“I don't think a truer statement could be made. We need to make these changes so that the future is preserved environmentally for the generations to come,” she commented.
 
She said it is time for the school to make environmentally friendly changes. “There is no need to waste fuel for example. Fuel is a natural resource. As Catholics we believe in preserving the environment. Making changes to the building that will help do just that is not only providing a positive example to our students but it is also practicing our Catholic faith,” she said.
 
Through the energy-saving measures, the school has been “substantially cutting down on fuel costs,” Fortier said. “It is about more than saving money. It is about practicing our Catholic ideals. We are called to take care of the Earth. Making changes to the building that help us to do this shows that we care about the future.”
 
 
  • Published in Schools

A new chapter set to begin in life of former St. Joseph School in Burlington

The next chapter in the life of the former St. Joseph School is unfolding.
 
Champlain Housing Trust -- a non-profit organization that creates and preserves affordable housing -- plans to purchase the Allen Street building for $2 million and ensure its continued use for community programs.
 
The building was once a parochial school attached to St. Joseph Parish.
 
“In the six years that have elapsed since 2010 [when the school closed], the expenses have continued to climb, trying to maintain the old building in good condition, so the decision to offer it up for sale to the Champlain Housing Trust proved mutually agreeable and beneficial to both parties,” said Father Lance Harlow, rector of St. Joseph Co-Cathedral and Cathedral of the Immaculate Conception parishes. “The building will continue to serve families in the North End of the city which has always been its purpose.”
 
Since the school closed, the building has been used for various activities such as a children’s center, an association of Africans, a parent-child center, indoor events and a theater.
 
The parish has used the building for religious education classes and various church functions.
 
There was Catholic education in St. Joseph Parish even before the construction of the school. In 1863, the Daughters of the Heart of Mary (also known as the Ladies of Nazareth) arrived in Burlington and taught students in a woodshed until 1864 when they opened their school and convent on Gough Street, near North Prospect and Archibald Street.
 
In 1869, the sisters built another school, the first Nazareth School on Allen Street, for the younger children. They ran both schools until they merged in 1924 on Allen Street.
 
“The current building was enlarged in 1929 and was called the Ecole Nazareth, presumably in honor of the Ladies of Nazareth,” Father Harlow explained. “In 1961, the name was changed to St. Joseph School simply for administrative purposes.”
 
St. Joseph School operated under the supervision of the Ladies of Nazareth until 1943 then under the charge of the Daughters of the Holy Spirit until 1983.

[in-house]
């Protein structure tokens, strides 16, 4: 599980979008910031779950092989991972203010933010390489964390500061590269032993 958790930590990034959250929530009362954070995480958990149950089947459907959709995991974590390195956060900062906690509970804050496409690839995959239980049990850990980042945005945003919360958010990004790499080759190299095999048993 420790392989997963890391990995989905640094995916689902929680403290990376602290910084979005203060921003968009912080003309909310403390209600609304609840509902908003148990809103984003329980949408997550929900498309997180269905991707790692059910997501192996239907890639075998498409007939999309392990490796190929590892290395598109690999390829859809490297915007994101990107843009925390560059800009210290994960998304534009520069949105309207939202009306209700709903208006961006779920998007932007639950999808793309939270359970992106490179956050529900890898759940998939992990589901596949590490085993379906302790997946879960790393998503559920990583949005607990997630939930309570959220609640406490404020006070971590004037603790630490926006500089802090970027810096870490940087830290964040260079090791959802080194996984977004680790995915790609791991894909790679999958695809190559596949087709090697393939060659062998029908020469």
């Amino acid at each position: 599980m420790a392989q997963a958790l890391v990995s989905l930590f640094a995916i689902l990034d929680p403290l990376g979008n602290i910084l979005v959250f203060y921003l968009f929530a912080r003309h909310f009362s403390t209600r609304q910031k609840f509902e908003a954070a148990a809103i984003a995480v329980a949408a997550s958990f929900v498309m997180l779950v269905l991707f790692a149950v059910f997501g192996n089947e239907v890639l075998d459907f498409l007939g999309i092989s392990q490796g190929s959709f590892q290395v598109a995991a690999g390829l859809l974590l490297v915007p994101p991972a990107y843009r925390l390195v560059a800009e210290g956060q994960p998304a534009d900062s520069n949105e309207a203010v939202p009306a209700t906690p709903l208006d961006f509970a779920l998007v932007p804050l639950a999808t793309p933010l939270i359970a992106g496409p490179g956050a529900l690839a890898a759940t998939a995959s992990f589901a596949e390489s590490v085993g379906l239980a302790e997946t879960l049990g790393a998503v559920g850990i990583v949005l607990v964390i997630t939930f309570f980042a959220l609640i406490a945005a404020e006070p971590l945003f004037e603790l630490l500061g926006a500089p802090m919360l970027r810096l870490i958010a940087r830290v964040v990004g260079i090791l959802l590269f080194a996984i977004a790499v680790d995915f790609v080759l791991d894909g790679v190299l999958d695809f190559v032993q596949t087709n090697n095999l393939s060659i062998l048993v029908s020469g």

“Decreasing enrollment over the course of several decades, decreased numbers of religious teaching sisters, higher salaries for lay employees and difficulties meeting expenses finally resulted in the closing of the school in 2010,” he continued.
 
 
While the building no longer functioned as a school since its closing, classroom space was leased to various non-profits.
 
“The parish is greatly indebted to the valiant religious sisters, brothers, priests and laity who devoted their lives to the education of the children in downtown Burlington,” Father Harlow said. “And while buildings come and go throughout the course of human history, the heroism of those who made history in those buildings remains to be told from one generation to the next.”
 
The Champlain Housing Trust is leasing the building until June at which point it must pay in full. “The impending sale of the school has brought financial relief for the co-cathedral and will enable it to direct its resources to other projects,” Father Harlow said.
 
  • Published in Parish

Teachers, catechists honored at Year of Mercy celebration

BURLINGTON—More than 100 teachers and catechists attended the Jubilee for Catechists and School Teachers at St. Joseph Co-Cathedral on Sept. 18 to honor, bless and celebrate Catholic educators and their selfless call to teach young people about the love and mercy of God.
 
“I have been very moved by this Year of Mercy in our diocese,” said Sister of Mercy Laura DellaSanta, principal of Rice Memorial High School in South Burlington. She appreciates how the people of the Diocese of Burlington come together for the special monthly events that recognize, affirm and pray for people involved in various ministries. “It unites us and strengthens us.”
 
Among those in attendance at the celebration for educators were Catholic school teachers and administrators, parish religious educators, directors of religious education, home schooling parents and students.
 
Following the celebration at the co-cathedral, attendees enjoyed refreshments and displays shared by various schools and parishes that represented aspects of their curriculum dedicated to passing on the Catholic faith.